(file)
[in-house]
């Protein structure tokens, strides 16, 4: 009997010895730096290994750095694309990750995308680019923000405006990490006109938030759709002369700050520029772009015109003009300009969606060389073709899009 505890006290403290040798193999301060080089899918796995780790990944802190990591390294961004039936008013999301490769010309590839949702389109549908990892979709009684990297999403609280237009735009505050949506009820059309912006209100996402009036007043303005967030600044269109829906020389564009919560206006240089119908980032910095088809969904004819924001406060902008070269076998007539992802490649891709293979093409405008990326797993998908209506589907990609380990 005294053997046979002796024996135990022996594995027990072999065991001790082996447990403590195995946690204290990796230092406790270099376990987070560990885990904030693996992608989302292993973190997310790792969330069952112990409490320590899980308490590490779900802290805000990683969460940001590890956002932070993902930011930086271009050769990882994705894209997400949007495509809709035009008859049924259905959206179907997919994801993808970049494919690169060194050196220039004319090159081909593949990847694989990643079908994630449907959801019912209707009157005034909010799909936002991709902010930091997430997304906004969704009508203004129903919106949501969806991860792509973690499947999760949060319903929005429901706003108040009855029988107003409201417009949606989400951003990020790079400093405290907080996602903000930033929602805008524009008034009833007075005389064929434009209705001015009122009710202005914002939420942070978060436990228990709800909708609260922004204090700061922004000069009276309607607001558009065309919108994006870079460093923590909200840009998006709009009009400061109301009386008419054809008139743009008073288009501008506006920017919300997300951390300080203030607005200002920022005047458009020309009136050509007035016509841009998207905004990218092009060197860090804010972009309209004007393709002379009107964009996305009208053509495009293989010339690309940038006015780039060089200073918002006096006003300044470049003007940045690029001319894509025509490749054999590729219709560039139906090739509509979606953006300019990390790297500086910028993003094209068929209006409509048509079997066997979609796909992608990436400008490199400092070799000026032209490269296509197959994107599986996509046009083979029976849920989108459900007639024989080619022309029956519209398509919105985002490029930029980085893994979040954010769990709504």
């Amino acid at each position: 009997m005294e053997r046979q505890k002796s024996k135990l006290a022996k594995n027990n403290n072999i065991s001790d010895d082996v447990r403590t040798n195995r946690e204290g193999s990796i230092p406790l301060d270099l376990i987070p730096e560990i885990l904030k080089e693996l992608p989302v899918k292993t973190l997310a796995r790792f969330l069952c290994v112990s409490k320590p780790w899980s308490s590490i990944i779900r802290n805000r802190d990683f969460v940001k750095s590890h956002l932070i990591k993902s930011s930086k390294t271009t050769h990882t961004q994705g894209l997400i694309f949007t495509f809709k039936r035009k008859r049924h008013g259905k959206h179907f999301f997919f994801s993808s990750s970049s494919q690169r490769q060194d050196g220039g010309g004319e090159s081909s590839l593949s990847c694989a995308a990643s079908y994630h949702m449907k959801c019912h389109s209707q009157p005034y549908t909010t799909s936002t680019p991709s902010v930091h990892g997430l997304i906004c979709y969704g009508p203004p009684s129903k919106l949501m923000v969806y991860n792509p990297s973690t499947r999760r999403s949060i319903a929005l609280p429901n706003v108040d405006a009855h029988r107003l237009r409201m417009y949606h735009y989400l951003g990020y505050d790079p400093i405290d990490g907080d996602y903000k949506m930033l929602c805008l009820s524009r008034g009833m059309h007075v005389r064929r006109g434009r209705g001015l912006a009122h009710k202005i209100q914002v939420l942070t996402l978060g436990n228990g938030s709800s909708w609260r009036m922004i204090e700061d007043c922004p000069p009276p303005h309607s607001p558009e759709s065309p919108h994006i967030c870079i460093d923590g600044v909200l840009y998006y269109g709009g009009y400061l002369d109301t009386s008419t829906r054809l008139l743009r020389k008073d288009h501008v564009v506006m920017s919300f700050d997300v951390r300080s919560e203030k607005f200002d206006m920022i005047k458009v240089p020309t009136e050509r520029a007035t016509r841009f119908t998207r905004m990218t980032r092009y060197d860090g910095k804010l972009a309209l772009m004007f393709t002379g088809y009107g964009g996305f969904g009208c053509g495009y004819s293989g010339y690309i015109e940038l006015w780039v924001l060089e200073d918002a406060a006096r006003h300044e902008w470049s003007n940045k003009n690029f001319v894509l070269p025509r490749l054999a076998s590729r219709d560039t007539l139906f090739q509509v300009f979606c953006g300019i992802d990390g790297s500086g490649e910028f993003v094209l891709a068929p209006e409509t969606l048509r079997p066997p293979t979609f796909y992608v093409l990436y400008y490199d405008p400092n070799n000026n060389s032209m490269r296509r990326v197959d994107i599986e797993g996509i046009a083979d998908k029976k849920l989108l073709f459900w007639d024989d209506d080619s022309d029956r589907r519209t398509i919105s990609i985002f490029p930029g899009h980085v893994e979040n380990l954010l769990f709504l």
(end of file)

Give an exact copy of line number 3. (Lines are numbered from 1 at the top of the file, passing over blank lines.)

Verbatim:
């Amino acid at each position: 009997m005294e053997r046979q505890k002796s024996k135990l006290a022996k594995n027990n403290n072999i065991s001790d010895d082996v447990r403590t040798n195995r946690e204290g193999s990796i230092p406790l301060d270099l376990i987070p730096e560990i885990l904030k080089e693996l992608p989302v899918k292993t973190l997310a796995r790792f969330l069952c290994v112990s409490k320590p780790w899980s308490s590490i990944i779900r802290n805000r802190d990683f969460v940001k750095s590890h956002l932070i990591k993902s930011s930086k390294t271009t050769h990882t961004q994705g894209l997400i694309f949007t495509f809709k039936r035009k008859r049924h008013g259905k959206h179907f999301f997919f994801s993808s990750s970049s494919q690169r490769q060194d050196g220039g010309g004319e090159s081909s590839l593949s990847c694989a995308a990643s079908y994630h949702m449907k959801c019912h389109s209707q009157p005034y549908t909010t799909s936002t680019p991709s902010v930091h990892g997430l997304i906004c979709y969704g009508p203004p009684s129903k919106l949501m923000v969806y991860n792509p990297s973690t499947r999760r999403s949060i319903a929005l609280p429901n706003v108040d405006a009855h029988r107003l237009r409201m417009y949606h735009y989400l951003g990020y505050d790079p400093i405290d990490g907080d996602y903000k949506m930033l929602c805008l009820s524009r008034g009833m059309h007075v005389r064929r006109g434009r209705g001015l912006a009122h009710k202005i209100q914002v939420l942070t996402l978060g436990n228990g938030s709800s909708w609260r009036m922004i204090e700061d007043c922004p000069p009276p303005h309607s607001p558009e759709s065309p919108h994006i967030c870079i460093d923590g600044v909200l840009y998006y269109g709009g009009y400061l002369d109301t009386s008419t829906r054809l008139l743009r020389k008073d288009h501008v564009v506006m920017s919300f700050d997300v951390r300080s919560e203030k607005f200002d206006m920022i005047k458009v240089p020309t009136e050509r520029a007035t016509r841009f119908t998207r905004m990218t980032r092009y060197d860090g910095k804010l972009a309209l772009m004007f393709t002379g088809y009107g964009g996305f969904g009208c053509g495009y004819s293989g010339y690309i015109e940038l006015w780039v924001l060089e200073d918002a406060a006096r006003h300044e902008w470049s003007n940045k003009n690029f001319v894509l070269p025509r490749l054999a076998s590729r219709d560039t007539l139906f090739q509509v300009f979606c953006g300019i992802d990390g790297s500086g490649e910028f993003v094209l891709a068929p209006e409509t969606l048509r079997p066997p293979t979609f796909y992608v093409l990436y400008y490199d405008p400092n070799n000026n060389s032209m490269r296509r990326v197959d994107i599986e797993g996509i046009a083979d998908k029976k849920l989108l073709f459900w007639d024989d209506d080619s022309d029956r589907r519209t398509i919105s990609i985002f490029p930029g899009h980085v893994e979040n380990l954010l769990f709504l």